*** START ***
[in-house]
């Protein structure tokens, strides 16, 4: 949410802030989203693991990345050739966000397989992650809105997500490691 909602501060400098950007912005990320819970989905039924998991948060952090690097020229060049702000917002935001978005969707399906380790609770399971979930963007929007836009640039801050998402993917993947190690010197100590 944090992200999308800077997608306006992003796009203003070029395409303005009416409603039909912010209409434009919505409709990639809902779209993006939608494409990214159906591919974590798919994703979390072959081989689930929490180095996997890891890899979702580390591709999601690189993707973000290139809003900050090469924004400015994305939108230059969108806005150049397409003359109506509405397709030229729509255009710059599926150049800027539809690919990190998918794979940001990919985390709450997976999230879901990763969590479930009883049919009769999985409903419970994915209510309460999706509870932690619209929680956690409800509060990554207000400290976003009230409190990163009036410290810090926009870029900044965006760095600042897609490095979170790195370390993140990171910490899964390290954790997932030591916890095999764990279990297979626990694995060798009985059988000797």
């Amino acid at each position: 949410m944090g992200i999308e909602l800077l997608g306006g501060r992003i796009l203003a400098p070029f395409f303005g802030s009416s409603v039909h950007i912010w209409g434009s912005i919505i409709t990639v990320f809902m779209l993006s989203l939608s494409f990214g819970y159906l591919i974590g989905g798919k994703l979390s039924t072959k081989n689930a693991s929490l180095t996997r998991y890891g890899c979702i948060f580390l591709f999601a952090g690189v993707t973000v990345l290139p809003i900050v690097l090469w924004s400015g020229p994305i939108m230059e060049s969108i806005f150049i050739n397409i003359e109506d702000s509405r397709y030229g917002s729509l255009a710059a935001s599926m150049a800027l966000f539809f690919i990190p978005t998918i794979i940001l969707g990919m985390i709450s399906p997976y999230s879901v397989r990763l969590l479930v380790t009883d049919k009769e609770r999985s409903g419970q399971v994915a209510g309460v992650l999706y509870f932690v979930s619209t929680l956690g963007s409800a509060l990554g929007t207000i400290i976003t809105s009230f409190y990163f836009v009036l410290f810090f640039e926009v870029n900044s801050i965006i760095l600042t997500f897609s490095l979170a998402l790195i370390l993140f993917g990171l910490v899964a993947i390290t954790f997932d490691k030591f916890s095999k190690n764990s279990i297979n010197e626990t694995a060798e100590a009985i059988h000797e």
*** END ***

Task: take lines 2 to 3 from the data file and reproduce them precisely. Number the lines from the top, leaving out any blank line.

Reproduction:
């Protein structure tokens, strides 16, 4: 949410802030989203693991990345050739966000397989992650809105997500490691 909602501060400098950007912005990320819970989905039924998991948060952090690097020229060049702000917002935001978005969707399906380790609770399971979930963007929007836009640039801050998402993917993947190690010197100590 944090992200999308800077997608306006992003796009203003070029395409303005009416409603039909912010209409434009919505409709990639809902779209993006939608494409990214159906591919974590798919994703979390072959081989689930929490180095996997890891890899979702580390591709999601690189993707973000290139809003900050090469924004400015994305939108230059969108806005150049397409003359109506509405397709030229729509255009710059599926150049800027539809690919990190998918794979940001990919985390709450997976999230879901990763969590479930009883049919009769999985409903419970994915209510309460999706509870932690619209929680956690409800509060990554207000400290976003009230409190990163009036410290810090926009870029900044965006760095600042897609490095979170790195370390993140990171910490899964390290954790997932030591916890095999764990279990297979626990694995060798009985059988000797």
């Amino acid at each position: 949410m944090g992200i999308e909602l800077l997608g306006g501060r992003i796009l203003a400098p070029f395409f303005g802030s009416s409603v039909h950007i912010w209409g434009s912005i919505i409709t990639v990320f809902m779209l993006s989203l939608s494409f990214g819970y159906l591919i974590g989905g798919k994703l979390s039924t072959k081989n689930a693991s929490l180095t996997r998991y890891g890899c979702i948060f580390l591709f999601a952090g690189v993707t973000v990345l290139p809003i900050v690097l090469w924004s400015g020229p994305i939108m230059e060049s969108i806005f150049i050739n397409i003359e109506d702000s509405r397709y030229g917002s729509l255009a710059a935001s599926m150049a800027l966000f539809f690919i990190p978005t998918i794979i940001l969707g990919m985390i709450s399906p997976y999230s879901v397989r990763l969590l479930v380790t009883d049919k009769e609770r999985s409903g419970q399971v994915a209510g309460v992650l999706y509870f932690v979930s619209t929680l956690g963007s409800a509060l990554g929007t207000i400290i976003t809105s009230f409190y990163f836009v009036l410290f810090f640039e926009v870029n900044s801050i965006i760095l600042t997500f897609s490095l979170a998402l790195i370390l993140f993917g990171l910490v899964a993947i390290t954790f997932d490691k030591f916890s095999k190690n764990s279990i297979n010197e626990t694995a060798e100590a009985i059988h000797e």